“Electric water heaters are essentially pre-installed thermal batteries that are sitting idle in more than 50 million homes across the U.S.,” says a new report on the subject by the electricity consulting firm the Brattle Group, which was composed for the National Rural Electric Cooperative Association, the Natural Resources Defense Council, and the Peak Load Management Alliance.
The report finds that net savings to the electricity system as a whole could be $ 200 per year per heater – some of which may be passed on to its owner – from enabling these tanks to interact with the grid and engage in a number of unusual but hardly unprecedented feats. One example would be “thermal storage,” which involves heating water at night when electricity costs less, and thus decreasing demand on the grid during peak hours of the day.”
“Of course, precisely what a water heater can do in interaction with the grid depends on factors like its size or water capacity, the state or electricity market you live in, the technologies with which the heater is equipped, and much more.
“Customers that have electric water heaters, those existing water heaters that are already installed can be used to supply this service,” says the Brattle Group’s Ryan Hledik, the report’s lead author. “You would need some additional technology to connect it to grid, but you wouldn’t need to install a new water heater.”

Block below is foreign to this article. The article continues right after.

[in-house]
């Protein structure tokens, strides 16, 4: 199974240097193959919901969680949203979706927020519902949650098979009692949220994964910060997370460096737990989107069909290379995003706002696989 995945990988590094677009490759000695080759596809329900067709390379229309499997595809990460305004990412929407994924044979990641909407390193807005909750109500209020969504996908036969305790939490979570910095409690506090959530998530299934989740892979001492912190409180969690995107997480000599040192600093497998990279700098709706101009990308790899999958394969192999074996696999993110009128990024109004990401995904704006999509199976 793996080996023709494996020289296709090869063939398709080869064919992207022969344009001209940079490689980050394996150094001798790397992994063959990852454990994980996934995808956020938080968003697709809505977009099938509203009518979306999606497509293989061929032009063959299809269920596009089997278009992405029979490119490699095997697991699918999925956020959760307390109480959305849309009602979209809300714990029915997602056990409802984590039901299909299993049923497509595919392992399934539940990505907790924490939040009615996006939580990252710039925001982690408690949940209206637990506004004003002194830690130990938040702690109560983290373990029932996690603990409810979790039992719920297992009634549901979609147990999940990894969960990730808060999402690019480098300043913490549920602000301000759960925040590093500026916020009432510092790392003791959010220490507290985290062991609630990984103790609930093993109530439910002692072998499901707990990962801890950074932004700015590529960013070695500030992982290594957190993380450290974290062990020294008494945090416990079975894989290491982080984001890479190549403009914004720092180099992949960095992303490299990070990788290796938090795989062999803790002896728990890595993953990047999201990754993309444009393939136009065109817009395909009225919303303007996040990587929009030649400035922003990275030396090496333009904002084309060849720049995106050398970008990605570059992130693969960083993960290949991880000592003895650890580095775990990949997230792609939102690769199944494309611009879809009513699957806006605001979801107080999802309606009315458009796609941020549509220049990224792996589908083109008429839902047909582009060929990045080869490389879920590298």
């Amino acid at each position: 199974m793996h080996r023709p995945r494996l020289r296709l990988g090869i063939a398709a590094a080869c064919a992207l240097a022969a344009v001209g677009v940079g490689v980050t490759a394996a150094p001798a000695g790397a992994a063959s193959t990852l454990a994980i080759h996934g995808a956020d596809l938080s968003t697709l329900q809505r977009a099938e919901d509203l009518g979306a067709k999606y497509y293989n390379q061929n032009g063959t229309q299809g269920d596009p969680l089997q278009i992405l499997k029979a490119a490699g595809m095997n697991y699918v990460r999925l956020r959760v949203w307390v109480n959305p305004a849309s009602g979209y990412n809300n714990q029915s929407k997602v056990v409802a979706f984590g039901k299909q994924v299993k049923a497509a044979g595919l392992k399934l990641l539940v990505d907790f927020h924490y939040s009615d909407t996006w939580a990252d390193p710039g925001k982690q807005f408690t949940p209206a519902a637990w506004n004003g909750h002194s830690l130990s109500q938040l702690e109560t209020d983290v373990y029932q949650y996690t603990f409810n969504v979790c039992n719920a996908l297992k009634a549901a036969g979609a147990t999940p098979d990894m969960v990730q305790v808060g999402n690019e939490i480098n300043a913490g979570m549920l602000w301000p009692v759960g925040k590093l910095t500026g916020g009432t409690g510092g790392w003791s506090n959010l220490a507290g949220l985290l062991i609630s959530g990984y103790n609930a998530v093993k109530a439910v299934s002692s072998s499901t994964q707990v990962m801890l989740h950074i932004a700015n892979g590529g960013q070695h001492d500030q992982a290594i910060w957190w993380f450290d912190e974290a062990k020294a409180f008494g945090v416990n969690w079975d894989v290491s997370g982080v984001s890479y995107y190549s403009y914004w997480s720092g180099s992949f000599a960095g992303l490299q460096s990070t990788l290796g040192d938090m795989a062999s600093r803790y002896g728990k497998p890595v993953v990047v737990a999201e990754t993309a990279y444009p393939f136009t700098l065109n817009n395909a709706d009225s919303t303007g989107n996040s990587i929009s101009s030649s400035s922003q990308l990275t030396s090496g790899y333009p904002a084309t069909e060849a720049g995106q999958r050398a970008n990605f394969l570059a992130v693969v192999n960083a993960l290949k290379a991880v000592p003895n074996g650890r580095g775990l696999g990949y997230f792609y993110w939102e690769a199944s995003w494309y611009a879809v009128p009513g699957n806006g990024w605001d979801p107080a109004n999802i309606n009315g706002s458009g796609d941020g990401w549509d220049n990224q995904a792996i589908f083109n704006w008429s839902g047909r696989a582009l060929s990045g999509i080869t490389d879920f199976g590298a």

Granted, Hledik says that in most cases, people probably won’t be adding technology to existing heaters, but rather swapping in so-called “grid enabled” or “smart” water heaters when they replace their old ones. In the future, their power companies might encourage or even help them to do so.”
How It Would Work
“Typically, a standard electric water heater — set to, say, 120 degrees — will heat water willy-nilly throughout the day, depending on when it is being used. When some water is used (say, for a shower), it comes out of the tank and more cold water flows in, which is then heated and maintained at the desired temperature.
In contrast, timing the heating of the water — by, say, doing all of the heating at night — could involve either having a larger tank to make sure that the hot water doesn’t run out, or heating water to considerably higher temperatures and then mixing it with cooler water when it comes out to modulate that extra heat.